• Since run-off may occur quickly, landowners who normally store a portion of run-off in dugouts for irrigation or other water-retention structures are encouraged to retain water.
  • Homeowners should check their sump pumps and hoses to ensure they are fully functional.

Up-to-date flood information can be found at or on Twitter at

For current highway conditions, call 511, visit, or follow the Twitter account at for closures.  A Manitoba 511 app is now available for download at

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William Prince Wins JUNO Award for Contemporary Roots Album of the Year

April 01, 2017

The envelopes were opened, the names were read, and artists from Manitoba are heading home with JUNOS. The hardware was handed out at the glittery 2017 JUNO Gala Dinner & Awards, which took place at Ottawa’s Shaw Centre on April 1.

Singer/songwriter William Prince, who was a double nominee this year, won in the Contemporary Roots Album of the Year category for his debut solo recording, Earthly Days. Prince, who was also nominated for Indigenous Music Album of the Year, took the stage at the gala to perform the In Memoriam Tribute. Prince earned a 2016 Western Canadian Music Award and nods from the Canadian Folk Music Awards for Earthly Days. Read Lessons in Grace: William Prince Builds Community and Shares a Legacy One Song at a Time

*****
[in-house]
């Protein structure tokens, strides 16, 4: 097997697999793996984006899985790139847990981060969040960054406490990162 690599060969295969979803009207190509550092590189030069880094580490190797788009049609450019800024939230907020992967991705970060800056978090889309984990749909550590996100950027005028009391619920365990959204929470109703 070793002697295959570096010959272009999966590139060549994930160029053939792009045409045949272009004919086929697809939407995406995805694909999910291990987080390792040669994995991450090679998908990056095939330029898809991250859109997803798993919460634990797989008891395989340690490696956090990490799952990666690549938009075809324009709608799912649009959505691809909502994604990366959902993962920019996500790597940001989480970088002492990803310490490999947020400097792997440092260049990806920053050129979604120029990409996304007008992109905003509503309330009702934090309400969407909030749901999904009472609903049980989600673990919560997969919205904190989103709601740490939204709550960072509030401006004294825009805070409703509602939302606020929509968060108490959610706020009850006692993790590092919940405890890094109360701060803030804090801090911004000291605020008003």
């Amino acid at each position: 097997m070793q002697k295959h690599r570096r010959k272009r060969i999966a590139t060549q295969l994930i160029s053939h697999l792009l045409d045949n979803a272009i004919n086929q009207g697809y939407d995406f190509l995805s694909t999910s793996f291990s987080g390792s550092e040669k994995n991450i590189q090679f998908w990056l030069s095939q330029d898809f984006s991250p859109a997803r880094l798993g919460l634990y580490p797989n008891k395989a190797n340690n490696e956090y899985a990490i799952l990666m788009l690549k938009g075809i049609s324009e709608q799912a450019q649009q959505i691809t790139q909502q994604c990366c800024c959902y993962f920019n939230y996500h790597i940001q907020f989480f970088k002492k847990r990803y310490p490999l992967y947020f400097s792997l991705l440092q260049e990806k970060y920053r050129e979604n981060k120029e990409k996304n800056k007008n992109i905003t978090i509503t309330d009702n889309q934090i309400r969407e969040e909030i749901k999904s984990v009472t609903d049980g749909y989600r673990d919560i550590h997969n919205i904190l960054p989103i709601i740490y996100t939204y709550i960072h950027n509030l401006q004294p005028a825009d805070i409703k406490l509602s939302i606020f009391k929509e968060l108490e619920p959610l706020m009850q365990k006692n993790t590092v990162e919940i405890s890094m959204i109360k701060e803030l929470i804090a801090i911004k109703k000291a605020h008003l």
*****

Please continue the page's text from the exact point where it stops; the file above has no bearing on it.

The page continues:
DJ collective A Tribe Called Red, which features Winnipeg-based producer Tim “2oolman” Hill alongside DJ NDN and Bear Witness, picked up the Jack Richardson Producer of the Year for its latest album, Halluci Nation.

The Royal Winnipeg Ballet’s Going Home Star: Truth and Reconciliation — which features the music of Steve Wood (Mistikwaskihk Napesis), the Northern Cree Singers, Tanya Tagaq, and the Winnipeg Symphony Orchestra — won for Classical Album of the Year: Large Ensemble or Soloist(s) with Large Ensemble Accompaniment.

Manitoba-born, B.C.-based Tim Neufeld landed his second Contemporary Christian/Gospel Album of the Year award, this year for his album Hootenanny! with his band The Glory Boys.

Homegrown acts were up for several awards this year, including nods in the Contemporary Christian/Gospel Album of the Year for Steve Bell and Jaylene Johnson.